Security researchers announced Friday that
they have found new evidence to bolster claims from the National
Security Agency that terrorists have altered their countermeasures
in the wake of the Edward Snowden revelations.
“Al-Fajr, one of Al-Qaeda’s media arms, released a new Android
encryption application [in] early June 2014 on their website,
referring to how it follows the “latest technological advancements”
and provides ‘4096 bit public key’ encryption,” intelligence firm
Recorded Future said in a Friday report.
The report added that Global Islamic Media Front, another arm of
Al Qaeda, just released a “new version” of Android crypto
“Interestingly, between these two new product releases this
continues the bet on mobile and Android as the preferred platform
for these groups,” the report said. “The large availability and
affordability of Android phones, especially in underdeveloped
countries, is probably the reason for this.”
The research comes a month after new NSA Director Michael
Rodgers said he had seen terrorists groups “make changes.” But, he said, “you have not heard me as the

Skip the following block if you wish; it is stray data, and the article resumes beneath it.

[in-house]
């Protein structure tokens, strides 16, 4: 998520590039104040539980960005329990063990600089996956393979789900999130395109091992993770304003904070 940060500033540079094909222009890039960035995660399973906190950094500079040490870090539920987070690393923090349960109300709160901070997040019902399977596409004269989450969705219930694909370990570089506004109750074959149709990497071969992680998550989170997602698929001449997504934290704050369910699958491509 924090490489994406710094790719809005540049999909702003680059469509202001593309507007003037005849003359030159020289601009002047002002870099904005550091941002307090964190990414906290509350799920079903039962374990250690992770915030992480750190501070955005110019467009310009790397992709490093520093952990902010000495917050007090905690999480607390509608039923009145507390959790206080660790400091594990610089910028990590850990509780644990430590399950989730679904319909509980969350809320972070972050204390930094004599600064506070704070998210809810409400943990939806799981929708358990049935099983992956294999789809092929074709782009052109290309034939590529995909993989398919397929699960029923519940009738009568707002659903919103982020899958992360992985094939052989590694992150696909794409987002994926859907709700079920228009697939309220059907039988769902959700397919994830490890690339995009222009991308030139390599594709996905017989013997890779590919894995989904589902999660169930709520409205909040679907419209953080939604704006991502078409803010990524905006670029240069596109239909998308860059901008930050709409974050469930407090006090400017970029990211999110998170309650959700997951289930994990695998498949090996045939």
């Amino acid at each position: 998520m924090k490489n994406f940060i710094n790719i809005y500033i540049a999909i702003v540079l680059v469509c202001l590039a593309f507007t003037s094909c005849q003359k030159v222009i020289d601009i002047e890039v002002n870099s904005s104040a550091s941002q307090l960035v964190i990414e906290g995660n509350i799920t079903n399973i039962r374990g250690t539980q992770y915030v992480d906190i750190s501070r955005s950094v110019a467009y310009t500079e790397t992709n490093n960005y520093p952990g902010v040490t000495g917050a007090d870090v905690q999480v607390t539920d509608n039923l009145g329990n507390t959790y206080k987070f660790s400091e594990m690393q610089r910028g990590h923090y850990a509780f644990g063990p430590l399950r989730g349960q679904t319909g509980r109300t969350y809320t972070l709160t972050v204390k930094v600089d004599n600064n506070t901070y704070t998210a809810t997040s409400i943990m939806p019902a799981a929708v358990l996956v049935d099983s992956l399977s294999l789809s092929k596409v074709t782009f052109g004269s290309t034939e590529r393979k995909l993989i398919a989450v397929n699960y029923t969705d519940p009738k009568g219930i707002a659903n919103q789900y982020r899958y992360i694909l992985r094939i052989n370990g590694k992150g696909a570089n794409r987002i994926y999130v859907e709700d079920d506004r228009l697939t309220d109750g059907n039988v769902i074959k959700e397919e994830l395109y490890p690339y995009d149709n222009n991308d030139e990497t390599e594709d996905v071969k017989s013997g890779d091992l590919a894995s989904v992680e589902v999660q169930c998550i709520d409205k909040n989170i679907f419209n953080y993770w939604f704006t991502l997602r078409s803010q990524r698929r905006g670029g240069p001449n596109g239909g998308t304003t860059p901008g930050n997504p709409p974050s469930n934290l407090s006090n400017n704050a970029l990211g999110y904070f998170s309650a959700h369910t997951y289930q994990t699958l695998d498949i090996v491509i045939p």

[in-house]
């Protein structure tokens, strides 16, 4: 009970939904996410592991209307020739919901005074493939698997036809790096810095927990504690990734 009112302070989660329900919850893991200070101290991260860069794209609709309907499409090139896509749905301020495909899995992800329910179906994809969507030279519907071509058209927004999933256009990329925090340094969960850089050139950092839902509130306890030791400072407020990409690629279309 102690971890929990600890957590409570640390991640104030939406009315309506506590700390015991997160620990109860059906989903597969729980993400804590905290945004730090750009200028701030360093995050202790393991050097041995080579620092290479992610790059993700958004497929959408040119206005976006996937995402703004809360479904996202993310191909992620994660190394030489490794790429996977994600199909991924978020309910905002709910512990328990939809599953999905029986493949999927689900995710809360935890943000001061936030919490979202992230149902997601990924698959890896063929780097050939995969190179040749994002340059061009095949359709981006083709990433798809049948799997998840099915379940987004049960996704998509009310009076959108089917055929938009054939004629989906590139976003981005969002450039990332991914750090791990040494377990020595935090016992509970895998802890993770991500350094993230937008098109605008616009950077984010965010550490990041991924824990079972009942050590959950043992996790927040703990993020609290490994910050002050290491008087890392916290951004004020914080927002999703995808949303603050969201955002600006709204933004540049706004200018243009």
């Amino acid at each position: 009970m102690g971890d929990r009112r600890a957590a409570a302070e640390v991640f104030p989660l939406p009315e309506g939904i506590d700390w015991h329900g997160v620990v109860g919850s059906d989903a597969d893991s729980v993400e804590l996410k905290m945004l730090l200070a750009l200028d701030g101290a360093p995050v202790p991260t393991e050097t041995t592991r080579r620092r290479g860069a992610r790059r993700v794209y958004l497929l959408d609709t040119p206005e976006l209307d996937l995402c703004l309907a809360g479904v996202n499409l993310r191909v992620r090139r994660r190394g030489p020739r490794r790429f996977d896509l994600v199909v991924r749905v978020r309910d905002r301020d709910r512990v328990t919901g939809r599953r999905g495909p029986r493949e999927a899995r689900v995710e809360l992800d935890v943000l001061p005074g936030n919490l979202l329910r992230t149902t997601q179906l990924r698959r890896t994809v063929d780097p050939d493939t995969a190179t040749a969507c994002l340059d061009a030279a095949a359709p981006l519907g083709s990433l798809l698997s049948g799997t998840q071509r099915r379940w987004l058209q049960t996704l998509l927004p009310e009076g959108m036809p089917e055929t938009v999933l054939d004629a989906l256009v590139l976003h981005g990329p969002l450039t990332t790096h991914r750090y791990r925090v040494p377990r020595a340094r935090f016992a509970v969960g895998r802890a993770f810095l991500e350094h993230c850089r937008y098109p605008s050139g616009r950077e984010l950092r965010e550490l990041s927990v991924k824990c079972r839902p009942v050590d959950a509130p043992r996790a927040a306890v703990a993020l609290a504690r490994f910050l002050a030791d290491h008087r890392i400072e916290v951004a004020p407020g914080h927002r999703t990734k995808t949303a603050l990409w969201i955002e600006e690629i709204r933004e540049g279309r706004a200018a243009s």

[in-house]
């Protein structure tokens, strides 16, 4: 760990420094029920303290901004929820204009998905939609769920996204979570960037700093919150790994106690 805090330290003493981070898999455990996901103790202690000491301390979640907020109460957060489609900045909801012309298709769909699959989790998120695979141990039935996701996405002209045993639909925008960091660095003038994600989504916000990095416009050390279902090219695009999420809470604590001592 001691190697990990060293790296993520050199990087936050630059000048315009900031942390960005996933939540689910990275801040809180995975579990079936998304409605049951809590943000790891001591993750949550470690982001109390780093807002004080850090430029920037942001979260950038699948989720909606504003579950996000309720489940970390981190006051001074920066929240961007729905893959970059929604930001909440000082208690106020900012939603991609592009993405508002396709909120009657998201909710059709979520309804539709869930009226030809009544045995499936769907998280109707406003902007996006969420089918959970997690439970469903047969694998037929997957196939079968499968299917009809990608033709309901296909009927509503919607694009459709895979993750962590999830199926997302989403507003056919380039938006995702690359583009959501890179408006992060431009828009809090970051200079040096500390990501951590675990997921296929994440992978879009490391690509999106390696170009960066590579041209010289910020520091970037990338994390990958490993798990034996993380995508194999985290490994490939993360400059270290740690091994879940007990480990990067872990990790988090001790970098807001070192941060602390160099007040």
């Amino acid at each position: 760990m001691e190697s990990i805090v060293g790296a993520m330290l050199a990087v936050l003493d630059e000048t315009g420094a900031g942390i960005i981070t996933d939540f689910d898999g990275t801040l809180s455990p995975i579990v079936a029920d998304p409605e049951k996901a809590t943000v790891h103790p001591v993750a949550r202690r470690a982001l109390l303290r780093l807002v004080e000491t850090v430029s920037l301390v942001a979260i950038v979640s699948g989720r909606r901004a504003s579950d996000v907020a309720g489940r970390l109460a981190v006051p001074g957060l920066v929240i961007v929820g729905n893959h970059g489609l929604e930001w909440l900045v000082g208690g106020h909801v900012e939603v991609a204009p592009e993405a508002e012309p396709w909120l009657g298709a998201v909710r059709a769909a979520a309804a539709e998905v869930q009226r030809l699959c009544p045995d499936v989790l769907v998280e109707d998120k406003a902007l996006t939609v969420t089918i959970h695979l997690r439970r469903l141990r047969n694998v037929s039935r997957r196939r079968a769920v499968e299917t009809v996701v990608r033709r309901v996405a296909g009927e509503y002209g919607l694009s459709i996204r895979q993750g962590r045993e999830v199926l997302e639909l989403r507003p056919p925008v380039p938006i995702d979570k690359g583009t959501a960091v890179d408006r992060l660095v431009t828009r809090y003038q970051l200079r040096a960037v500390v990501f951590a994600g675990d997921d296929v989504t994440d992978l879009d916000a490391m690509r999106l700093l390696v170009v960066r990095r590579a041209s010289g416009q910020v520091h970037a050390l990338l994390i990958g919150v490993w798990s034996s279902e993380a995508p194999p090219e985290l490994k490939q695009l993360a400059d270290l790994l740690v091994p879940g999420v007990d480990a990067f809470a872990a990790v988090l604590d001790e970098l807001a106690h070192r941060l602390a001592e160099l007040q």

director say, ‘Oh my God, the sky is falling.’ I’m trying to be
very specific and very measured in my characterisations.”
The new report quotes a GIMF statement on a download page, in
which suspected terrorists urge each other to “[t]ake your
precautions, especially in the midst of the rapidly developing news
about the cooperation of global companies with the international
intelligence agencies, in the detection of data exchanged over
The report concludes that “it’s pretty clear” that there is an
“increased pace of innovation in encryption technology by Al-Qaeda
post Snowden.” The encryption, the report added, “is based on best
practice, off the shelf, algorithms.”
What’s more, the latest crypto tools follow other crypto
programs terrorists have developed following the Snowden leaks.
Recorded Future reported in May that three of the tools were created
within five months of The Guardian first publishing
the Snowden leaks in June 2013. Citing NSA
documents, The Guardian wrote that the US government had
access to all the metadata of telephone calls originating or ending
in the US.
One of the earliest post-Snowden crypto releases Recorded Future
noted was Tashfeer al-Jawwal-a mobile program developed by the
Global Islamic Media Front and released in September.
A second, Asrar al-Ghurabaa, was released by the Islamic State
of Iraq and Al-Sham in November, around the same time the group
broke away from the main Al-Qaeda group following a power struggle.
The third program is known as Amn al-Mujahid and was released in
December by Al-Fajr.
Recorded Future has a summary of various crypto tools if you’re interested in
This article originally appeared on Ars Technica.